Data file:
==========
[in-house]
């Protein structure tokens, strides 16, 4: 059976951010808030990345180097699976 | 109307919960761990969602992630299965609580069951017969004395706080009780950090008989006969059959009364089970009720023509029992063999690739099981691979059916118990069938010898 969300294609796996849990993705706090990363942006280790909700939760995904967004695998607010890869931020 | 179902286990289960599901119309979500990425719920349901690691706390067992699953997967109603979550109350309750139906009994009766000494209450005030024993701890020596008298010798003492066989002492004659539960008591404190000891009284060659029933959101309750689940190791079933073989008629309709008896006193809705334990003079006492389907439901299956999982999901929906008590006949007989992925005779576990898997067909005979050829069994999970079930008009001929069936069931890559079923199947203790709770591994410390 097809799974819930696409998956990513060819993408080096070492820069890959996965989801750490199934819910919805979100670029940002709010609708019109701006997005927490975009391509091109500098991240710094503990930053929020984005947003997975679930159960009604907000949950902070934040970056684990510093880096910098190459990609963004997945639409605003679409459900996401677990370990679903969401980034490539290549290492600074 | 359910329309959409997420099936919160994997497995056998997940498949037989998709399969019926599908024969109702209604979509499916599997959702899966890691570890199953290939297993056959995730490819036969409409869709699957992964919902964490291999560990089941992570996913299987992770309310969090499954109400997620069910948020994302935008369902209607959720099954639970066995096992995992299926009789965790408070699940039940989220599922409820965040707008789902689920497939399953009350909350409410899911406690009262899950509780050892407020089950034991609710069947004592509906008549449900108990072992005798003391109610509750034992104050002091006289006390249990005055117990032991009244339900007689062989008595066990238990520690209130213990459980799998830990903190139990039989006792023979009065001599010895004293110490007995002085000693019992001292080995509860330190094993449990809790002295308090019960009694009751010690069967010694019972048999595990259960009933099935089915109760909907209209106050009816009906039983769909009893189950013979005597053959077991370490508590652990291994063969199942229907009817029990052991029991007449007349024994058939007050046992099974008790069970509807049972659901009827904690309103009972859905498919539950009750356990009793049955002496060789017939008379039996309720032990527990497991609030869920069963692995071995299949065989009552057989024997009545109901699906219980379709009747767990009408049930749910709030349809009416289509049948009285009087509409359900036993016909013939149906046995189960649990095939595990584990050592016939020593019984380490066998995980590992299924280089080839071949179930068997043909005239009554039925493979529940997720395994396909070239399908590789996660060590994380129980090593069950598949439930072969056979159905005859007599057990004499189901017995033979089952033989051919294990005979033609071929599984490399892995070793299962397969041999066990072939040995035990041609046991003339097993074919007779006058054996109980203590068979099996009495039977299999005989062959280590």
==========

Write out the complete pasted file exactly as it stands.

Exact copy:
[in-house]
């Protein structure tokens, strides 16, 4: 059976951010808030990345180097699976 | 109307919960761990969602992630299965609580069951017969004395706080009780950090008989006969059959009364089970009720023509029992063999690739099981691979059916118990069938010898 969300294609796996849990993705706090990363942006280790909700939760995904967004695998607010890869931020 | 179902286990289960599901119309979500990425719920349901690691706390067992699953997967109603979550109350309750139906009994009766000494209450005030024993701890020596008298010798003492066989002492004659539960008591404190000891009284060659029933959101309750689940190791079933073989008629309709008896006193809705334990003079006492389907439901299956999982999901929906008590006949007989992925005779576990898997067909005979050829069994999970079930008009001929069936069931890559079923199947203790709770591994410390 097809799974819930696409998956990513060819993408080096070492820069890959996965989801750490199934819910919805979100670029940002709010609708019109701006997005927490975009391509091109500098991240710094503990930053929020984005947003997975679930159960009604907000949950902070934040970056684990510093880096910098190459990609963004997945639409605003679409459900996401677990370990679903969401980034490539290549290492600074 | 359910329309959409997420099936919160994997497995056998997940498949037989998709399969019926599908024969109702209604979509499916599997959702899966890691570890199953290939297993056959995730490819036969409409869709699957992964919902964490291999560990089941992570996913299987992770309310969090499954109400997620069910948020994302935008369902209607959720099954639970066995096992995992299926009789965790408070699940039940989220599922409820965040707008789902689920497939399953009350909350409410899911406690009262899950509780050892407020089950034991609710069947004592509906008549449900108990072992005798003391109610509750034992104050002091006289006390249990005055117990032991009244339900007689062989008595066990238990520690209130213990459980799998830990903190139990039989006792023979009065001599010895004293110490007995002085000693019992001292080995509860330190094993449990809790002295308090019960009694009751010690069967010694019972048999595990259960009933099935089915109760909907209209106050009816009906039983769909009893189950013979005597053959077991370490508590652990291994063969199942229907009817029990052991029991007449007349024994058939007050046992099974008790069970509807049972659901009827904690309103009972859905498919539950009750356990009793049955002496060789017939008379039996309720032990527990497991609030869920069963692995071995299949065989009552057989024997009545109901699906219980379709009747767990009408049930749910709030349809009416289509049948009285009087509409359900036993016909013939149906046995189960649990095939595990584990050592016939020593019984380490066998995980590992299924280089080839071949179930068997043909005239009554039925493979529940997720395994396909070239399908590789996660060590994380129980090593069950598949439930072969056979159905005859007599057990004499189901017995033979089952033989051919294990005979033609071929599984490399892995070793299962397969041999066990072939040995035990041609046991003339097993074919007779006058054996109980203590068979099996009495039977299999005989062959280590």